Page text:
The Huffer has a bad habit of putting headlines on the main page that promise content that isn't delivered. An example today is "West Wing" actor Bradley Whitford's column on the supreme court: "Supreme Injustices", with the tag line, "It's not too late to take back the Court. Supreme Court Justices may keep their jobs for life, but the person with the power to appoint them does not. Conservatives know where their candidates stand on judges. Do you?" That seems much more interesting than the usual HuffPo scandal and innuendo, so I bit. The article pontificates vaguely about the importance of who gets on the bench, but says not a thing about Hillary or Obama or who they might appoint. It doesn't even comment that there's little to say because there's so little difference between the two candidates, and such a huge gap on this issue between Democrats and Republicans.
Here's another (and keep in mind I'm only reading the articles that seem serious): "BREAKING -- Clinton's Economic Stimulus Package", with the tag line, "Just off the phone with a top Clinton strategist. It's a specific plan, not like Obama's "let's all hold hands and reach for the stars, which we can't even grab because we're all tangled up in each others' hands..."" This one turns out to be a (not funny) joke, with the stimulus package being the $5M she loaned to her campaign. I guess the joke is that a reader who wanted some real information might have been so stupid as to look for it here. Heyuk, yuk indeed.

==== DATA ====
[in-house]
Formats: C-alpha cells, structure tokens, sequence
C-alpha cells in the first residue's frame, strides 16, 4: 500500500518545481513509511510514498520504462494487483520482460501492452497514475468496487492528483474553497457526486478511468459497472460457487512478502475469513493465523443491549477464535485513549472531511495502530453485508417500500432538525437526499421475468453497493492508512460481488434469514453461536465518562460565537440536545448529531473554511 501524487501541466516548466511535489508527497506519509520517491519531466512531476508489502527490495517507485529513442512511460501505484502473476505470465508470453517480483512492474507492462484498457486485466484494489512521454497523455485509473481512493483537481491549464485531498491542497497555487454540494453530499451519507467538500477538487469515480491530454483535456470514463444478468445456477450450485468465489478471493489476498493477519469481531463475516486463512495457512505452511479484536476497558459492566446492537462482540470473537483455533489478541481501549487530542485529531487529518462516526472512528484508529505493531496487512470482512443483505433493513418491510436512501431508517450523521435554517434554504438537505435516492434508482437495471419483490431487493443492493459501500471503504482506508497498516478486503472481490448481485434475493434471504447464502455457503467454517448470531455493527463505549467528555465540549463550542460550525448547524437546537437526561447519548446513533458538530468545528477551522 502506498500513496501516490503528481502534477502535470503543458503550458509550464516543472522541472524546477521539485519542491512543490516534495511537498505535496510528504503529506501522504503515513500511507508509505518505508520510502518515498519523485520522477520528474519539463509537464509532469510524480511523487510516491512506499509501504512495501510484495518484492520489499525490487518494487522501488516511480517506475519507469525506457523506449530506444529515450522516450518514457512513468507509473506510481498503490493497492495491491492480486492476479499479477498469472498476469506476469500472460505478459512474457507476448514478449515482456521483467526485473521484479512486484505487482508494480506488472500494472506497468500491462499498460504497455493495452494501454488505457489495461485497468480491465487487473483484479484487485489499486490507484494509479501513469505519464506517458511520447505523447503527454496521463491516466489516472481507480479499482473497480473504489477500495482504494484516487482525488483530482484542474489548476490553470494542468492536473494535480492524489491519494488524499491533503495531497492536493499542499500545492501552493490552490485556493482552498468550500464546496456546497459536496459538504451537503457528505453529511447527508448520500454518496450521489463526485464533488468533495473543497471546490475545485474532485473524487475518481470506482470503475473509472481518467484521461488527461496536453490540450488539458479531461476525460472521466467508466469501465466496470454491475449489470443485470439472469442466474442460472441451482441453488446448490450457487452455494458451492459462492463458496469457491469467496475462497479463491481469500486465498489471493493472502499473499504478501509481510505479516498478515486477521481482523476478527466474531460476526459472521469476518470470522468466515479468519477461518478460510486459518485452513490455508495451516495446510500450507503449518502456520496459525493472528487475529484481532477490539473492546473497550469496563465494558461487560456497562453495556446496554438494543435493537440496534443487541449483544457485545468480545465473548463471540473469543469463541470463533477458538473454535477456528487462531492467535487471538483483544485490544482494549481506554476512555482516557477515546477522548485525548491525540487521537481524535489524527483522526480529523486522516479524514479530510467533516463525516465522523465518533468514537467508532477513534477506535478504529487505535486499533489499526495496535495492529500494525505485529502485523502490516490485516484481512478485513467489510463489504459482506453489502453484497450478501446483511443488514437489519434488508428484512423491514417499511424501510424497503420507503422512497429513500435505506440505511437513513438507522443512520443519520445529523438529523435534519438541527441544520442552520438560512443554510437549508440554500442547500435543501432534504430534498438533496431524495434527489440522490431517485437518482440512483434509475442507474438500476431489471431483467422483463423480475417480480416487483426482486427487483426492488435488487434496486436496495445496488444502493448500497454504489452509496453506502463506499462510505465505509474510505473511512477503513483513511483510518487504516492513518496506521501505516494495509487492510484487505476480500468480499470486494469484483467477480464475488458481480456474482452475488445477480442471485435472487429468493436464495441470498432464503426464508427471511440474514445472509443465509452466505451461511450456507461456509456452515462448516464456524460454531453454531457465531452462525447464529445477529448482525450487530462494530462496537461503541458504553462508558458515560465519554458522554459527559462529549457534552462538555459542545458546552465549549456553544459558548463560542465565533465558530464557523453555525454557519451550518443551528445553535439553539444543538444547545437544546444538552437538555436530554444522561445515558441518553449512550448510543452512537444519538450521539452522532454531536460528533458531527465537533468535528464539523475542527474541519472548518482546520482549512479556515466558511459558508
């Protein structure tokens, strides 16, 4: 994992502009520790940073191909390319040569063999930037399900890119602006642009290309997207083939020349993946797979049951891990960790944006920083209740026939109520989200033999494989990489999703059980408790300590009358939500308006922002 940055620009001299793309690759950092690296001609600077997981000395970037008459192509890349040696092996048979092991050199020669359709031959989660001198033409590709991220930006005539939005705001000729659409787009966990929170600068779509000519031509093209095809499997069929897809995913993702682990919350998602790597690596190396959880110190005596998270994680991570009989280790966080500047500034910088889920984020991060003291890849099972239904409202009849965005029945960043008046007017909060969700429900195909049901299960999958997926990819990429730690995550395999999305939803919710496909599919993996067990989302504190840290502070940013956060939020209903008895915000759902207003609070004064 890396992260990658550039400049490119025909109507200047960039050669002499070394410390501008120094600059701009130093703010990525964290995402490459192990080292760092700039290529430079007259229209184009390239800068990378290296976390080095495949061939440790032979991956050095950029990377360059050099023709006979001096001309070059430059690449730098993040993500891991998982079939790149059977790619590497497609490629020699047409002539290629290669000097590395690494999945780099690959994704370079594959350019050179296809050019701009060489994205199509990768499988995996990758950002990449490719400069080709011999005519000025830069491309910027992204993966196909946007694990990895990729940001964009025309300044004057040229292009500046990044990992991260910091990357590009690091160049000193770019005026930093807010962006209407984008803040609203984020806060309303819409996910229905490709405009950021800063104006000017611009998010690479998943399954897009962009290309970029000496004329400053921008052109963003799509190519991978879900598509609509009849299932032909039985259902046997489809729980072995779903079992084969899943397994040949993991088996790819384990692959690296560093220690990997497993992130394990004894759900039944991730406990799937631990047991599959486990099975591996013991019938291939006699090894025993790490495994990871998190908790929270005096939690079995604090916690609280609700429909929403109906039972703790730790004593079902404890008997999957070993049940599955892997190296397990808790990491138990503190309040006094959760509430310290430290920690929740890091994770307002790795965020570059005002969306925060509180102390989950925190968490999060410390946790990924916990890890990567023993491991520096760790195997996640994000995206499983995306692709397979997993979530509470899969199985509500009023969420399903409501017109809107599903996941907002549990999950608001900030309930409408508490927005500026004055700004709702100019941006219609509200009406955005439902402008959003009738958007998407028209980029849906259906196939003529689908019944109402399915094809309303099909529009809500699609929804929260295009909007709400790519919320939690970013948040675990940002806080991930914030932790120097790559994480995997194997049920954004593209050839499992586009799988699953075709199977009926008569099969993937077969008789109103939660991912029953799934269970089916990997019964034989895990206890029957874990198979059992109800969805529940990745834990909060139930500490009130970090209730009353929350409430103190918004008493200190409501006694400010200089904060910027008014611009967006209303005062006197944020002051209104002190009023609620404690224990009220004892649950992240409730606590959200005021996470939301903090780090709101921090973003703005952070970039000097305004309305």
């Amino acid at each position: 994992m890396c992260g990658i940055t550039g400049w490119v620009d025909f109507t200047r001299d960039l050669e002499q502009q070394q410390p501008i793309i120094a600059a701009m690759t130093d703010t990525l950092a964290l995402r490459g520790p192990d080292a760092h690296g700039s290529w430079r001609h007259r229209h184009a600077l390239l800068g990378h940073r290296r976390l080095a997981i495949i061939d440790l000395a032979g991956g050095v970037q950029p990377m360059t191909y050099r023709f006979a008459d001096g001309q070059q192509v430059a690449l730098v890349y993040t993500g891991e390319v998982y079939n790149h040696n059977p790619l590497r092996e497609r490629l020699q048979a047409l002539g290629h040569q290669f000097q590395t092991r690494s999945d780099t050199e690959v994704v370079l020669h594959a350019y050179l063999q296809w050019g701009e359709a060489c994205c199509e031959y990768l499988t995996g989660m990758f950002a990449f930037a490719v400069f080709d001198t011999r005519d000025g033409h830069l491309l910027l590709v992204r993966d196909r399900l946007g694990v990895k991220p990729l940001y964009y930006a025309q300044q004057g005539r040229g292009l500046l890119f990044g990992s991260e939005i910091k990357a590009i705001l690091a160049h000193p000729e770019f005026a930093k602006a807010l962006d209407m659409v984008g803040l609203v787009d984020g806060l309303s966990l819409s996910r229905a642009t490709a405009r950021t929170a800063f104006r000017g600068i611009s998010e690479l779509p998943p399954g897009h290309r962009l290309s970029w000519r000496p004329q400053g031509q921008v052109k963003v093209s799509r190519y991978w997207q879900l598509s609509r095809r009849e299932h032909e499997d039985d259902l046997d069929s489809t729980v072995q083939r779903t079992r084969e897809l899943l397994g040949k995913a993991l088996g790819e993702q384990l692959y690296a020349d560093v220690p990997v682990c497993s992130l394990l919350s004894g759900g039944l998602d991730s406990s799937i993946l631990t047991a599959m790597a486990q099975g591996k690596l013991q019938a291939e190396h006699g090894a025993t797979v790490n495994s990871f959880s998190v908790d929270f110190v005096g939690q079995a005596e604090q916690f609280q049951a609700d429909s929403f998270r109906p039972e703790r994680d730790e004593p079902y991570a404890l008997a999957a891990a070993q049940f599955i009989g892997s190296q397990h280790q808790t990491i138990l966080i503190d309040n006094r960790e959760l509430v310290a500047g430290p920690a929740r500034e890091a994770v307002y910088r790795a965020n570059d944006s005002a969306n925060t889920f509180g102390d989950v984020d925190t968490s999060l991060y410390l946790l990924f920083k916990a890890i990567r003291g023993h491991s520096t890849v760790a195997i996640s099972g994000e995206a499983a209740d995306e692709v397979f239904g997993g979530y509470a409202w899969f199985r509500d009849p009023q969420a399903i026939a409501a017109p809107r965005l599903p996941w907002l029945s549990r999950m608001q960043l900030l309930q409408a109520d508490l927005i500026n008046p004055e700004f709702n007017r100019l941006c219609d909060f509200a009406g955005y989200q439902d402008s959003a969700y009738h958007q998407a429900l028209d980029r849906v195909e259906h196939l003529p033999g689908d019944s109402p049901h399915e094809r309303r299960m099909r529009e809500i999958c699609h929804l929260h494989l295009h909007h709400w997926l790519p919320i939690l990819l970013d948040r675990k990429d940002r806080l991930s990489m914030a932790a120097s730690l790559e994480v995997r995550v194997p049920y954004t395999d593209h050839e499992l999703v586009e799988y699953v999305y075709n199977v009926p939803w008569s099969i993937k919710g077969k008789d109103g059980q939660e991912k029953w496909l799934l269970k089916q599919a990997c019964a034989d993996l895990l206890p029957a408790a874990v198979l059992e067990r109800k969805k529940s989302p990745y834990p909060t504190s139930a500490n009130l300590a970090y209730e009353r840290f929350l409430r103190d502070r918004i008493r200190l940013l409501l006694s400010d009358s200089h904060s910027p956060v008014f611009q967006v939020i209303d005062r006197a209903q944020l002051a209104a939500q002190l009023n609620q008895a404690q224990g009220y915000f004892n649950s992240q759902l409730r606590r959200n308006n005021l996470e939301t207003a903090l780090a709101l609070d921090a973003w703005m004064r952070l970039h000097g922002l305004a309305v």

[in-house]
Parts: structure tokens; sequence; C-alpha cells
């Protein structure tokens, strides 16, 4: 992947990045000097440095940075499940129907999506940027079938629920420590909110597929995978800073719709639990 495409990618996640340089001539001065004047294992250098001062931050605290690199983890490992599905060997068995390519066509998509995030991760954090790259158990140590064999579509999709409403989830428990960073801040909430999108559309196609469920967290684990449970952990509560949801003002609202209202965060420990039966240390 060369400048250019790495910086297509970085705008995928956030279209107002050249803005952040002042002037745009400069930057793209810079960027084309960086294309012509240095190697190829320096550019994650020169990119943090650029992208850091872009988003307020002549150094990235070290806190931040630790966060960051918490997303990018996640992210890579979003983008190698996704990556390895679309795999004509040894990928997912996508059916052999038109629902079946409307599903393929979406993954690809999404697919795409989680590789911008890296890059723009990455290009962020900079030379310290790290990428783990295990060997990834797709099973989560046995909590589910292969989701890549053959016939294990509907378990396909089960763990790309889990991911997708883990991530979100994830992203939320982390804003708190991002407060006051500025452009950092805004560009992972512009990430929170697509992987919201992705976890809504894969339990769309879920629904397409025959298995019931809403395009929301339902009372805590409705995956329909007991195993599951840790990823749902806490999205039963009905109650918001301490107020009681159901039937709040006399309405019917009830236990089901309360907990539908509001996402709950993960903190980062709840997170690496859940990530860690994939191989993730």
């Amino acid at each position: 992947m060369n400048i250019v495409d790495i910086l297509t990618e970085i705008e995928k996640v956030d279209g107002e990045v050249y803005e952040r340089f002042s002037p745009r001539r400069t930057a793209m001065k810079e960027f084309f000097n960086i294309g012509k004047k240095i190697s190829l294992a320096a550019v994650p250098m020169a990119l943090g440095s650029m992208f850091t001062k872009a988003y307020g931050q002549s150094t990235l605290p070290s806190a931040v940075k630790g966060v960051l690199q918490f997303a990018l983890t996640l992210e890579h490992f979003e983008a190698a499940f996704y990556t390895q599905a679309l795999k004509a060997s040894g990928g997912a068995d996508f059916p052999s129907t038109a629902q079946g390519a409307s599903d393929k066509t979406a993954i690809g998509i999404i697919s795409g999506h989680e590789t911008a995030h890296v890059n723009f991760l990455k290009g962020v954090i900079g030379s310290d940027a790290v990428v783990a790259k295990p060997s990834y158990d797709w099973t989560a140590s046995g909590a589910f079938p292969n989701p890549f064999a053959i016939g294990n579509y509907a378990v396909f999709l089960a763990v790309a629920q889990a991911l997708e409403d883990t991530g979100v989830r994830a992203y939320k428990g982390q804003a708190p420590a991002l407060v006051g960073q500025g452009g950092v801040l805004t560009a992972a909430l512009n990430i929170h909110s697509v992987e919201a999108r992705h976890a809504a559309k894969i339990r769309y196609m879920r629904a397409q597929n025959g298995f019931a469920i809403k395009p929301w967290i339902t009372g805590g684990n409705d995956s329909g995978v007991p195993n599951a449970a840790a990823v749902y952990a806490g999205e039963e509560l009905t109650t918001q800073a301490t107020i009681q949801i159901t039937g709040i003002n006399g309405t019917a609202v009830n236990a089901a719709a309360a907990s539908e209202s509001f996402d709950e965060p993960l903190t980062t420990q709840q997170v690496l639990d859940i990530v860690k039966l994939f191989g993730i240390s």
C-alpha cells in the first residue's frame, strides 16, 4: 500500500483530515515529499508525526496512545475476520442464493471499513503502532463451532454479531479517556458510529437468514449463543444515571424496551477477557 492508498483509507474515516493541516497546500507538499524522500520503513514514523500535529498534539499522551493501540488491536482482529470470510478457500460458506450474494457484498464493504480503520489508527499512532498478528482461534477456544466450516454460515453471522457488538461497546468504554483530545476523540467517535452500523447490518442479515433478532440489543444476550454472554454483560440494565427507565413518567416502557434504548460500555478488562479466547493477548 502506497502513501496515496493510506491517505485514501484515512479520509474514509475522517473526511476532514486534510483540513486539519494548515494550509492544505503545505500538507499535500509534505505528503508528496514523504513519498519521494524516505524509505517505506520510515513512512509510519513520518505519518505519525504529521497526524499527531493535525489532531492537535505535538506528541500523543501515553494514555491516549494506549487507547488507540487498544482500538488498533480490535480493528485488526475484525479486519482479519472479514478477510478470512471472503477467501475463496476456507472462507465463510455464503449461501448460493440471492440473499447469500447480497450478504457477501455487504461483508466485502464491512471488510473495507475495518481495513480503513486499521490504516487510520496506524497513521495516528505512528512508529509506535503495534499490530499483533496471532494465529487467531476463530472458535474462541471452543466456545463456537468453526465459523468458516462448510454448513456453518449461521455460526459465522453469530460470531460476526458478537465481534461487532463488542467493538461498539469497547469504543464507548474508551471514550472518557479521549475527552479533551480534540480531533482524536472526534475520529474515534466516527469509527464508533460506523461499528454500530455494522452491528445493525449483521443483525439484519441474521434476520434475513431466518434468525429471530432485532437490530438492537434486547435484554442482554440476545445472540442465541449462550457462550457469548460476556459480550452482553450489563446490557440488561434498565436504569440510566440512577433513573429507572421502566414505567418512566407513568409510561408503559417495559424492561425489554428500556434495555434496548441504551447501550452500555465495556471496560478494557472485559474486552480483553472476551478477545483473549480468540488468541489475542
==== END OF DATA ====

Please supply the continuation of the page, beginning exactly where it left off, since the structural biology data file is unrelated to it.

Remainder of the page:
I've said it before, but we need to be very wary of "new" "alternative" "web-based" media. Complain about the New York Times all you want (I do), but it abides by newspaper standards and government regulations, and readers have recourse when they detect unfactual or overly biased reporting. Newspapers can even get in trouble for not printing a fair representation of viewpoints in letters to the editor. They can face legal penalties for being unfactual. They regularly print corrections to even the most minor errors. Mainstream print media is far more responsible, reliable and accountable than the alternative press.
Unlike mainstream media, there are no codes of ethics to govern the behavior of alternative media and money-making blog aggregators like HuffPost. The HuffPost provides no auditor to ensure fairness in reporting. Its entire web site is sensationalism designed to increase ad revenue. It should contain a warning, "For entertainment purposes only" - but it doesn't even need to do that, because it abides by no laws, guidelines or standards.